The Wall Street Journal: United Continental to halt airport-job outsourcing until end of 2016

United Continental Holdings Inc., which has outsourced jobs at 39 U.S. airports since 2013 to vendors who perform the duties at lower cost, said Friday that it will halt that practice until at least the end of 2016.

About 2,300 jobs were eliminated through the outsourcing, although some furloughed employees who had adequate seniority were able to transfer to other locations.

An additional 16 airports that could have been targeted for job cuts are protected for now, United said. In addition, the company’s labor contract with check-in, baggage-handling and customer service workers represented by the International Association of Machinists currently exempts 23 busier airports and seven domestic hubs from job cuts.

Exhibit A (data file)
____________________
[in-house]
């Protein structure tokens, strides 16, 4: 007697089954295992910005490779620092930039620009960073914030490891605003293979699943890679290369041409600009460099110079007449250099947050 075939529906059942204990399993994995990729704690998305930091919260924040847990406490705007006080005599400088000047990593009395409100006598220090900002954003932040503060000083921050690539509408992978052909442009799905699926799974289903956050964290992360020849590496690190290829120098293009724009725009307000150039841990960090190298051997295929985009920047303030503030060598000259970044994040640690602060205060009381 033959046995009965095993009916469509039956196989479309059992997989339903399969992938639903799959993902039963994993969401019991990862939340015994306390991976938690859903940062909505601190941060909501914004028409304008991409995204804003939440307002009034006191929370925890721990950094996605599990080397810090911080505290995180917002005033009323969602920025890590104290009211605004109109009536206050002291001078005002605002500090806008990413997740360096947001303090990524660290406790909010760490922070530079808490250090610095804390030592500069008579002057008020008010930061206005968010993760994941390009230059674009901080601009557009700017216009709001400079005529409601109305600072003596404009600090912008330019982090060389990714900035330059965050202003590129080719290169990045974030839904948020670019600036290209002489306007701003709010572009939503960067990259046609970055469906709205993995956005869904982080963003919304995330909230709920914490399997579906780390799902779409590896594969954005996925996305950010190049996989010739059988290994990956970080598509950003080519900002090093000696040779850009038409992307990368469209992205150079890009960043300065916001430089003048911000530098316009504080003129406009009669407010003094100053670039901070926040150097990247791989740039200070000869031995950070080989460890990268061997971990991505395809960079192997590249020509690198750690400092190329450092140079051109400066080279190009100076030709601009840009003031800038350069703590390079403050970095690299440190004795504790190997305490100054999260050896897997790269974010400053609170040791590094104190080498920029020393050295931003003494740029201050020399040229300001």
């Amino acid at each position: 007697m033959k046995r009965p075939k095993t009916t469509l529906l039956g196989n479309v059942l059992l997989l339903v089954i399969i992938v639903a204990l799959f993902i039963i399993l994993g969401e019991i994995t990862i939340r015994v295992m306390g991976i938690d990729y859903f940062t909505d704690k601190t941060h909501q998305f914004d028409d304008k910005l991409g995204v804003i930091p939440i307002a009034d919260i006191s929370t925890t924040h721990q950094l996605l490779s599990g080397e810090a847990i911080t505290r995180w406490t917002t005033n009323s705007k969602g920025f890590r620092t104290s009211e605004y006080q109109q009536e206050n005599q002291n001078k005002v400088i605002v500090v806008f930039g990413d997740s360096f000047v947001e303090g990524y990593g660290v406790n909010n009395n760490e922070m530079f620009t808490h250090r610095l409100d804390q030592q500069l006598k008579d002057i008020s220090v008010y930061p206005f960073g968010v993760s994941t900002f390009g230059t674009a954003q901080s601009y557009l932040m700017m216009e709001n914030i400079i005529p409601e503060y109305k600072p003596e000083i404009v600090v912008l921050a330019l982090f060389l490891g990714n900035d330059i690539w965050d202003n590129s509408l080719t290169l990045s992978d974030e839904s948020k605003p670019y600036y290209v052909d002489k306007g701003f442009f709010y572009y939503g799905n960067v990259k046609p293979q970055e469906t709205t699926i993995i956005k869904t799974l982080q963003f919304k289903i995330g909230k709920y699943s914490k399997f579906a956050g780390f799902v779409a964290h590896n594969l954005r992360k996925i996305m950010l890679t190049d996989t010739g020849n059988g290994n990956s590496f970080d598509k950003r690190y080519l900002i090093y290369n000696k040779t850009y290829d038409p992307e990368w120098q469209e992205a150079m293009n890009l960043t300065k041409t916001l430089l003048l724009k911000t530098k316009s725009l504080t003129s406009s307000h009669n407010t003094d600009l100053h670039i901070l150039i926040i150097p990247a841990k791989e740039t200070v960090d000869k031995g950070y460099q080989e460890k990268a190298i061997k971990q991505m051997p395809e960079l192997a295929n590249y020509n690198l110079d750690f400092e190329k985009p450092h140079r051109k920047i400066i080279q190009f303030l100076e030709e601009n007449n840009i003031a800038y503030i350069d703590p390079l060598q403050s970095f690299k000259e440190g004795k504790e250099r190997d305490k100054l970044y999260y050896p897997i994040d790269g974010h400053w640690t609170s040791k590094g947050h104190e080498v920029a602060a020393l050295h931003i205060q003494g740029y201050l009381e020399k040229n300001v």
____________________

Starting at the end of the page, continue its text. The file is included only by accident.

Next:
In a message to airport employees Friday, Jon Roitman, senior vice president of airport operations, said the company is responding to employee concerns about job security. He pledged that no additional front-line positions would be outsourced until the Machinists union contracts open for renewal at the end of 2016.

The decision grew out of new attention to employee concerns introduced by Oscar Munoz, who took over as chief executive of United UAL, +0.10%   in early September with ideas about how to bolster employee morale and customer service by actively soliciting feedback. Mr. Munoz suffered a heart attack on Oct. 15 and is out on indefinite medical leave. United last week named Brett Hart, the company’s then-general counsel, as acting CEO.

An expanded version of this report appears at WSJ.com.

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